BD: It’ll include loose retellings of some stories from the CABLOG book with some asides and other info, possibly not contained in the book itself. Background setting and stuff. I don’t like to do straight readings, because I think they’re a bit boring.

RM: You're a true talent for songwriting and storytelling. Can you share with us some of your influences in music and writing? I think the last time we rode together we were playing everything from black flag, to sabbath to Dylan.

BD: I like writers who are floral, but not too entertained by the sound of their own voice. But then again, I love Henry Miller, Celine, Bukowski. Anais Nin, Kerouac, Marquez, and a bunch of others. Musically everything between Black Sabbath and Sonic Youth and Blind Willie Johnson. I’m not orthodox according to one specific genre or style of music; I just like to hear the soul warbling around in whatever I’m listening to.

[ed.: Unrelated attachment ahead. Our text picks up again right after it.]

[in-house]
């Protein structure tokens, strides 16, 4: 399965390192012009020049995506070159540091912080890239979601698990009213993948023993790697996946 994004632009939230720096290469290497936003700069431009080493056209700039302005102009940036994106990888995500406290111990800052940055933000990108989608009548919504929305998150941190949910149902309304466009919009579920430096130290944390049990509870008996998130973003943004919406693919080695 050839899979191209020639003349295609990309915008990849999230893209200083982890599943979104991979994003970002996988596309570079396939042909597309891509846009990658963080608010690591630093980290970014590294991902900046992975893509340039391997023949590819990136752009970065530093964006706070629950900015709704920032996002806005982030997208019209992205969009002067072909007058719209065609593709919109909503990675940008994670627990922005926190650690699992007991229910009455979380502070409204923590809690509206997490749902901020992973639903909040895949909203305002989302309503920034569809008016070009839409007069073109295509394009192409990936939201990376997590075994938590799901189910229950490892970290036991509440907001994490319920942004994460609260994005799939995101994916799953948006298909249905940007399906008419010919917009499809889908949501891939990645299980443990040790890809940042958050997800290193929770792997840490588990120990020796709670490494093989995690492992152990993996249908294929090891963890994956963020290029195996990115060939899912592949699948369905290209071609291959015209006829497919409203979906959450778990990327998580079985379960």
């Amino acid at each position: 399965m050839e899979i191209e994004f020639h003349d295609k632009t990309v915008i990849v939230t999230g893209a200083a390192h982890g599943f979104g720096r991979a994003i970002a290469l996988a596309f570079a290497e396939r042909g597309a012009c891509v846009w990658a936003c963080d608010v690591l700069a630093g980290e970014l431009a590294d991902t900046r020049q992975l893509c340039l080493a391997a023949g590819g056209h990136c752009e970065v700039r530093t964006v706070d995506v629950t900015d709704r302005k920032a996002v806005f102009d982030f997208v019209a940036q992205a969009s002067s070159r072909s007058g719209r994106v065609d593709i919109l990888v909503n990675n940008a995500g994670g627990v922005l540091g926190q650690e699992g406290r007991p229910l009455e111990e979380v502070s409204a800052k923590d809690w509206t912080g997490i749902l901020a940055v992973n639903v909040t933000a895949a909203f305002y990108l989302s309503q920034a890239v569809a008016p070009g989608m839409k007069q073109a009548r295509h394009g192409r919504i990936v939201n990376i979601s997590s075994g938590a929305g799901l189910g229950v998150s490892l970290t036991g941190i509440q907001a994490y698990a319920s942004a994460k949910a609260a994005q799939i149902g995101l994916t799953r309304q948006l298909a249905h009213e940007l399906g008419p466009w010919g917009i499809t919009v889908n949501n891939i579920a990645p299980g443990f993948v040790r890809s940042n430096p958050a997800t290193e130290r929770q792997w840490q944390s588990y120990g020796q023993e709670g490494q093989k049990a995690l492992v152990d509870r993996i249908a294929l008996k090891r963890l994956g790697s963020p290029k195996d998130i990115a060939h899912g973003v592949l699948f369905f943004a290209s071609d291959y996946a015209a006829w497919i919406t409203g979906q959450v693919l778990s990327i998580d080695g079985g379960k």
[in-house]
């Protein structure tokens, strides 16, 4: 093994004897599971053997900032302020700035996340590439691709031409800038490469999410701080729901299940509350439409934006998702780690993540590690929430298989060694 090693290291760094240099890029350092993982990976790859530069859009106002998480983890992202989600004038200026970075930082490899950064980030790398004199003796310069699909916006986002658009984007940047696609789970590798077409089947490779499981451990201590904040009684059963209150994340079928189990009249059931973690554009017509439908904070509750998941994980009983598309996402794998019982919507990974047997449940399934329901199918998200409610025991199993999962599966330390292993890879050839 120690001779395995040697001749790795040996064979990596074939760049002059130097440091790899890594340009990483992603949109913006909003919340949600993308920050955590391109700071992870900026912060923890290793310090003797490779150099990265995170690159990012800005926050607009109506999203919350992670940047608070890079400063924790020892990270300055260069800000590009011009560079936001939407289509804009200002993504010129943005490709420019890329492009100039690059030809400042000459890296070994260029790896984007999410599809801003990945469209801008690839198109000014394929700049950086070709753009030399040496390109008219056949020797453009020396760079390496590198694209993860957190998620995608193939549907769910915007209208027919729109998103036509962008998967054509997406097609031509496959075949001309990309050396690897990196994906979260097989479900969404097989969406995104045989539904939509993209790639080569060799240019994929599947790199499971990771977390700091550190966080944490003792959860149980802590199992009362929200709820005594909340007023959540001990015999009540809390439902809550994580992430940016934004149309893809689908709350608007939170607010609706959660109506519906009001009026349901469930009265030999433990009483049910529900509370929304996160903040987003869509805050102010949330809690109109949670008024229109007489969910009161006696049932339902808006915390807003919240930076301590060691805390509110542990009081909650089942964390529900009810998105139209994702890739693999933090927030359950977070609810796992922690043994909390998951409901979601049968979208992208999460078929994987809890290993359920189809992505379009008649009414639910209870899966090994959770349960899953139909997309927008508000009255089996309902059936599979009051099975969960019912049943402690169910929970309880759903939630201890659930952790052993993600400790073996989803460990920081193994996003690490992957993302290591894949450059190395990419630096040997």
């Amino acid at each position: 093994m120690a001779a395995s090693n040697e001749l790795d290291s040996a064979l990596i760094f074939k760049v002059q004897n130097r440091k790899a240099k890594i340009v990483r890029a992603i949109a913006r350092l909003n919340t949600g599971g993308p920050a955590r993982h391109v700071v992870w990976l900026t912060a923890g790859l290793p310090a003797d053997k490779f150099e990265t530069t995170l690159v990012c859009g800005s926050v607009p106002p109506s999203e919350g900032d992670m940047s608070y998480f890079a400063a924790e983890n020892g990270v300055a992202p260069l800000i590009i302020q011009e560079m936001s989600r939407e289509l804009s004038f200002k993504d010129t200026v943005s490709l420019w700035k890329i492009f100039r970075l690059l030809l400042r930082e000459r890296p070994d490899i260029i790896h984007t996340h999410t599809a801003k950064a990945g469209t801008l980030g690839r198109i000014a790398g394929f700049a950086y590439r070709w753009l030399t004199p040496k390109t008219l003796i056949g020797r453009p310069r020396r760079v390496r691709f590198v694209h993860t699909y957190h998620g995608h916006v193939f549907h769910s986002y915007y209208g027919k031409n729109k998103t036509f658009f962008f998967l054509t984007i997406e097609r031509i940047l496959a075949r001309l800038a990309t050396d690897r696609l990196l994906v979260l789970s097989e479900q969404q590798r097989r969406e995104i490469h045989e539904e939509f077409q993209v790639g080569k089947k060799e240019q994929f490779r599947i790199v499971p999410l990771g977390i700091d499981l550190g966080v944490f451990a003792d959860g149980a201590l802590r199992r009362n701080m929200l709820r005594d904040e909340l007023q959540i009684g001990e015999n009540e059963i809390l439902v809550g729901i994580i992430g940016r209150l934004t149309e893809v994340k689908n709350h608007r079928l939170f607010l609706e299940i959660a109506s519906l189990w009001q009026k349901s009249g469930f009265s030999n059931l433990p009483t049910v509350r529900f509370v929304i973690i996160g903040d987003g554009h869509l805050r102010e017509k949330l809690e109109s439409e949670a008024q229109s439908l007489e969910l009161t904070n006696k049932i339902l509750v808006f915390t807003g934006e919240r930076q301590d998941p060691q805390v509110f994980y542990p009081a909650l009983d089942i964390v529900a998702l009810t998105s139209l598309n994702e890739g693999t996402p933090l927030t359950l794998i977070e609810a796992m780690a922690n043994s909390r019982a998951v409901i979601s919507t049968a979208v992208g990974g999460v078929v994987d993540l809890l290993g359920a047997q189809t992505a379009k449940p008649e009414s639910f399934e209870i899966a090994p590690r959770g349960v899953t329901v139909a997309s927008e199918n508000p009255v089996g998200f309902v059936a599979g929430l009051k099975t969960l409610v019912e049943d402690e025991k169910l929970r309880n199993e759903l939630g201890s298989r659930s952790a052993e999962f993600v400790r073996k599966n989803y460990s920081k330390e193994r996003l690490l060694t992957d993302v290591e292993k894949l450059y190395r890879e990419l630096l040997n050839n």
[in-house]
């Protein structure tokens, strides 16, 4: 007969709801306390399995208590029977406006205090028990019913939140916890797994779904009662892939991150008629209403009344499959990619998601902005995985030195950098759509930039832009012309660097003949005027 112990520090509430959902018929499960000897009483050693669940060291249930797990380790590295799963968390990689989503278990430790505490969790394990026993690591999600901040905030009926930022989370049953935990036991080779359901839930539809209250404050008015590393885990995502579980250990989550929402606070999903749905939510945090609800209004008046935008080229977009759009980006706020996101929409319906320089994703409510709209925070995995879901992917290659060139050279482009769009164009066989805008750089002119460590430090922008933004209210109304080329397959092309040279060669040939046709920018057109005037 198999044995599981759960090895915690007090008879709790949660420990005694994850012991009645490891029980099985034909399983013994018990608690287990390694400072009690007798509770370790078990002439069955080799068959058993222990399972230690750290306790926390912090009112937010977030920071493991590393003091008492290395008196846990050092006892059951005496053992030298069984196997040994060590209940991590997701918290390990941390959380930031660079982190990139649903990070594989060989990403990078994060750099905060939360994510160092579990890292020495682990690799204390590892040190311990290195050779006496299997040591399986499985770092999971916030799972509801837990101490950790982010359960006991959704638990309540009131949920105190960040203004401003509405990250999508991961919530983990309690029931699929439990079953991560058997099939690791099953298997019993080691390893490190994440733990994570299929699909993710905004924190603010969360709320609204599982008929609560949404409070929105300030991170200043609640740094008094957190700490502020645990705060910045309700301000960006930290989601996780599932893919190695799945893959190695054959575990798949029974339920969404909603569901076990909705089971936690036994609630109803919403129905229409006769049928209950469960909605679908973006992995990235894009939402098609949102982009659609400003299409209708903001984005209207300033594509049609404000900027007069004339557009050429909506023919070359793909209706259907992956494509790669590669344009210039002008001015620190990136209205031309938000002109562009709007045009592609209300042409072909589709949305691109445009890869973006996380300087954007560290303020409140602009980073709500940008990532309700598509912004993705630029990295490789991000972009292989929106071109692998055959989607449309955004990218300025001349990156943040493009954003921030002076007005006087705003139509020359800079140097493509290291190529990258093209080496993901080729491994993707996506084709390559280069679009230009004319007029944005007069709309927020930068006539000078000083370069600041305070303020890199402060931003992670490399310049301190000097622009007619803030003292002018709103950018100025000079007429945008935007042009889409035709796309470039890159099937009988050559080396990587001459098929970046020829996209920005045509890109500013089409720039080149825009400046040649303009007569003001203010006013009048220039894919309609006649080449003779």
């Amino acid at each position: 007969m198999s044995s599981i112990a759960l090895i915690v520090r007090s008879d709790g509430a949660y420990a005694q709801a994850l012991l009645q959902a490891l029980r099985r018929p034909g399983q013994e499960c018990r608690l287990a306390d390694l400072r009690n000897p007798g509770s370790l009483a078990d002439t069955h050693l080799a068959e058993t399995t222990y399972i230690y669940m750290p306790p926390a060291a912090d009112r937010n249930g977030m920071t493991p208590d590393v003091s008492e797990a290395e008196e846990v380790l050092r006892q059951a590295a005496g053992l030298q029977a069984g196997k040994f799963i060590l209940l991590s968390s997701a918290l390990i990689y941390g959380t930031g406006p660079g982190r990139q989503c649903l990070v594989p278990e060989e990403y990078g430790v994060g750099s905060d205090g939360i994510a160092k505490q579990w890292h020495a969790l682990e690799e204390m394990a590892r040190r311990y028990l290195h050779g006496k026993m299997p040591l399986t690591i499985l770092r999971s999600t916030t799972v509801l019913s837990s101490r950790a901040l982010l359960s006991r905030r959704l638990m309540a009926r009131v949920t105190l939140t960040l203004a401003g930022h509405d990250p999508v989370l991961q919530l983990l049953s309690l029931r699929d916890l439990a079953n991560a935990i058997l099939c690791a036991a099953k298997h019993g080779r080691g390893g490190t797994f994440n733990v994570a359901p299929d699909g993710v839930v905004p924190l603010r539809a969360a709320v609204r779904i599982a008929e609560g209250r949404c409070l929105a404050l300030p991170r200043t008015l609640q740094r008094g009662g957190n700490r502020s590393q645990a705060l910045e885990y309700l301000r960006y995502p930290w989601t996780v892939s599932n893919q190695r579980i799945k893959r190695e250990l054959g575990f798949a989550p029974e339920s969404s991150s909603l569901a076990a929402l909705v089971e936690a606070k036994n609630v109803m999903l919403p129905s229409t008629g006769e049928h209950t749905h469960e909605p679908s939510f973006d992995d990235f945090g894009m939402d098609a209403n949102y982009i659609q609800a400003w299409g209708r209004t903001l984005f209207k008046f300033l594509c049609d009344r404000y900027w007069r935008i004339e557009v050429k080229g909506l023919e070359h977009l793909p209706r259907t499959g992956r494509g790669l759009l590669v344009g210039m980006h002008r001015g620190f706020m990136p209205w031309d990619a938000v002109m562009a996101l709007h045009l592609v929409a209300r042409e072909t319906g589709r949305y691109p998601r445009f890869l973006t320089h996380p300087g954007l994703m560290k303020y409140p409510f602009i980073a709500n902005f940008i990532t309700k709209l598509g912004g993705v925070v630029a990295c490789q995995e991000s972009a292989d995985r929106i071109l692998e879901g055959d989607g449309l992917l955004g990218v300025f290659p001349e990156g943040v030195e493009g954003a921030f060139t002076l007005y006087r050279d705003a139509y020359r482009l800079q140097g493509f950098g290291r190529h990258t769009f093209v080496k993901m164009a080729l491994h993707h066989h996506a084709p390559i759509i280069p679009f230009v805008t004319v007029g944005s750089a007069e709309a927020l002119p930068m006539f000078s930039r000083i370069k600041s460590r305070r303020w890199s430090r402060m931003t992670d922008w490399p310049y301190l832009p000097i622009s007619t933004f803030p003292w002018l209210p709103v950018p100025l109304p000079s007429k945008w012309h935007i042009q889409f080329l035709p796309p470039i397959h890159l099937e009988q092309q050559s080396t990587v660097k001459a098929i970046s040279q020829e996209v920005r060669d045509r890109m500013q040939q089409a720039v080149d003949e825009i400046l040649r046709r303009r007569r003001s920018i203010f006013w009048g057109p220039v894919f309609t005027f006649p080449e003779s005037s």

RM: This seems to be a very intimate gig in February. Is there a different feel when playing Lafayette, as opposed to other areas of Louisiana?

BD: Possibly, but hometown gigs are also sometimes annoying in that you’re not always fully appreciated there. You’re just that guy who lives up the street, plays guitar, and does some other weird stuff.

RM: Carnival time is coming. For years I have wanted to experience a Cajun mardi gras. Can you share some memories of mardi gras in the Legg family? Whether it be in the bayou’s or the city?

BD: Cajun Mardi gras is definitely a world away from the city version, which quite honestly bores me. Mardi Gras in general kind of weirds me out in that I don’t like to be around hundreds of drunk people at the same time. I get nervous. Probably